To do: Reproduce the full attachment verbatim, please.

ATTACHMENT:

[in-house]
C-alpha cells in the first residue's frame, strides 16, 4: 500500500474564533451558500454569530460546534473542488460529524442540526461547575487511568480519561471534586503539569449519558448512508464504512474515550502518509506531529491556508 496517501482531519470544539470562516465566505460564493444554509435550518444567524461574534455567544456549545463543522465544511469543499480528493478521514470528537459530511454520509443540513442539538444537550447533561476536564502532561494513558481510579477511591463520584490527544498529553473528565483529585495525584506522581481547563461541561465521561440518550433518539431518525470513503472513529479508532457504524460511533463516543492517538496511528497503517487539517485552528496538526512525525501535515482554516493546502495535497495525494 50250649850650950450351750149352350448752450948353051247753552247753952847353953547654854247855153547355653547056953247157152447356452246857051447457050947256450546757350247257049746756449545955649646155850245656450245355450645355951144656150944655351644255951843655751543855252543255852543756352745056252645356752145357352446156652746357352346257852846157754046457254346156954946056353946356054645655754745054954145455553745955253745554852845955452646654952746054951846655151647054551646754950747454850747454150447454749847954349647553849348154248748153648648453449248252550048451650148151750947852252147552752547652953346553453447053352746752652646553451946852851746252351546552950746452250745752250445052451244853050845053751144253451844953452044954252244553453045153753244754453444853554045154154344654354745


[in-house]
C-alpha cells in the first residue's frame, strides 16, 4: 500500500474564533451558500454569530460546534473542488460529524442540526461547575487511568480519561471534586503539569449519558448512508464504512474515550502518509506531529491556508 496517501482531519470544539470562516465566505460564493444554509435550518444567524461574534455567544456549545463543522465544511469543499480528493478521514470528537459530511454520509443540513442539538444537550447533561476536564502532561494513558481510579477511591463520584490527544498529553473528565483529585495525584506522581481547563461541561465521561440518550433518539431518525470513503472513529479508532457504524460511533463516543492517538496511528497503517487539517485552528496538526512525525501535515482554516493546502495535497495525494 50250649850650950450351750149352350448752450948353051247753552247753952847353953547654854247855153547355653547056953247157152447356452246857051447457050947256450546757350247257049746756449545955649646155850245656450245355450645355951144656150944655351644255951843655751543855252543255852543756352745056252645356752145357352446156652746357352346257852846157754046457254346156954946056353946356054645655754745054954145455553745955253745554852845955452646654952746054951846655151647054551646754950747454850747454150447454749847954349647553849348154248748153648648453449248252550048451650148151750947852252147552752547652953346553453447053352746752652646553451946852851746252351546552950746452250745752250445052451244853050845053751144253451844953452044954252244553453045153753244754453444853554045154154344654354745